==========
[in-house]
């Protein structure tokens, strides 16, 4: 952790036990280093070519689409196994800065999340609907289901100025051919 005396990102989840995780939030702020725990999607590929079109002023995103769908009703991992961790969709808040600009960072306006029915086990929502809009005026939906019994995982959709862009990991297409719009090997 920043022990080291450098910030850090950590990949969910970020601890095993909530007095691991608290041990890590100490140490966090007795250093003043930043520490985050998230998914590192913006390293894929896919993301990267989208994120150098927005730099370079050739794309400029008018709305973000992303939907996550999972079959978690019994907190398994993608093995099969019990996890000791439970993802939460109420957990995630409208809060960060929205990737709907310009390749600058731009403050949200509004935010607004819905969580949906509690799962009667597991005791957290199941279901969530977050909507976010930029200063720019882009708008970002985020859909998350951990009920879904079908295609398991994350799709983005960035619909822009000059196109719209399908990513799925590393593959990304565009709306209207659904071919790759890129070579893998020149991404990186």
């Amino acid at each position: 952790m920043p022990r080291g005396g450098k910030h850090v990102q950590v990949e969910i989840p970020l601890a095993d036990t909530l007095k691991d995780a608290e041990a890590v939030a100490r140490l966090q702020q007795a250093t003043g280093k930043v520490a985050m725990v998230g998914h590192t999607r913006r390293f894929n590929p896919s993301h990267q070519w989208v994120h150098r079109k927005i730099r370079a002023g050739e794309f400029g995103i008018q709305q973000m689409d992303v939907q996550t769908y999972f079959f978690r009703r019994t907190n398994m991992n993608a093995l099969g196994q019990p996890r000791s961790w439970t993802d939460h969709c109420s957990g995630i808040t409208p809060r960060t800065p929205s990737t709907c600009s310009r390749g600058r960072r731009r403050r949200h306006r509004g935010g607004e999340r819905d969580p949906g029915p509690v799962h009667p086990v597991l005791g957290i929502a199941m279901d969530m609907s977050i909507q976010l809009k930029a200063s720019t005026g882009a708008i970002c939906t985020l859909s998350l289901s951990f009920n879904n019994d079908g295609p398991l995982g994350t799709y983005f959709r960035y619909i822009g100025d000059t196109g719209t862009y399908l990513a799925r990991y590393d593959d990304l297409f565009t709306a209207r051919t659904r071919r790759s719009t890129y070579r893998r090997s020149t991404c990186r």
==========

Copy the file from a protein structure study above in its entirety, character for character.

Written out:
[in-house]
């Protein structure tokens, strides 16, 4: 952790036990280093070519689409196994800065999340609907289901100025051919 005396990102989840995780939030702020725990999607590929079109002023995103769908009703991992961790969709808040600009960072306006029915086990929502809009005026939906019994995982959709862009990991297409719009090997 920043022990080291450098910030850090950590990949969910970020601890095993909530007095691991608290041990890590100490140490966090007795250093003043930043520490985050998230998914590192913006390293894929896919993301990267989208994120150098927005730099370079050739794309400029008018709305973000992303939907996550999972079959978690019994907190398994993608093995099969019990996890000791439970993802939460109420957990995630409208809060960060929205990737709907310009390749600058731009403050949200509004935010607004819905969580949906509690799962009667597991005791957290199941279901969530977050909507976010930029200063720019882009708008970002985020859909998350951990009920879904079908295609398991994350799709983005960035619909822009000059196109719209399908990513799925590393593959990304565009709306209207659904071919790759890129070579893998020149991404990186």
């Amino acid at each position: 952790m920043p022990r080291g005396g450098k910030h850090v990102q950590v990949e969910i989840p970020l601890a095993d036990t909530l007095k691991d995780a608290e041990a890590v939030a100490r140490l966090q702020q007795a250093t003043g280093k930043v520490a985050m725990v998230g998914h590192t999607r913006r390293f894929n590929p896919s993301h990267q070519w989208v994120h150098r079109k927005i730099r370079a002023g050739e794309f400029g995103i008018q709305q973000m689409d992303v939907q996550t769908y999972f079959f978690r009703r019994t907190n398994m991992n993608a093995l099969g196994q019990p996890r000791s961790w439970t993802d939460h969709c109420s957990g995630i808040t409208p809060r960060t800065p929205s990737t709907c600009s310009r390749g600058r960072r731009r403050r949200h306006r509004g935010g607004e999340r819905d969580p949906g029915p509690v799962h009667p086990v597991l005791g957290i929502a199941m279901d969530m609907s977050i909507q976010l809009k930029a200063s720019t005026g882009a708008i970002c939906t985020l859909s998350l289901s951990f009920n879904n019994d079908g295609p398991l995982g994350t799709y983005f959709r960035y619909i822009g100025d000059t196109g719209t862009y399908l990513a799925r990991y590393d593959d990304l297409f565009t709306a209207r051919t659904r071919r790759s719009t890129y070579r893998r090997s020149t991404c990186r």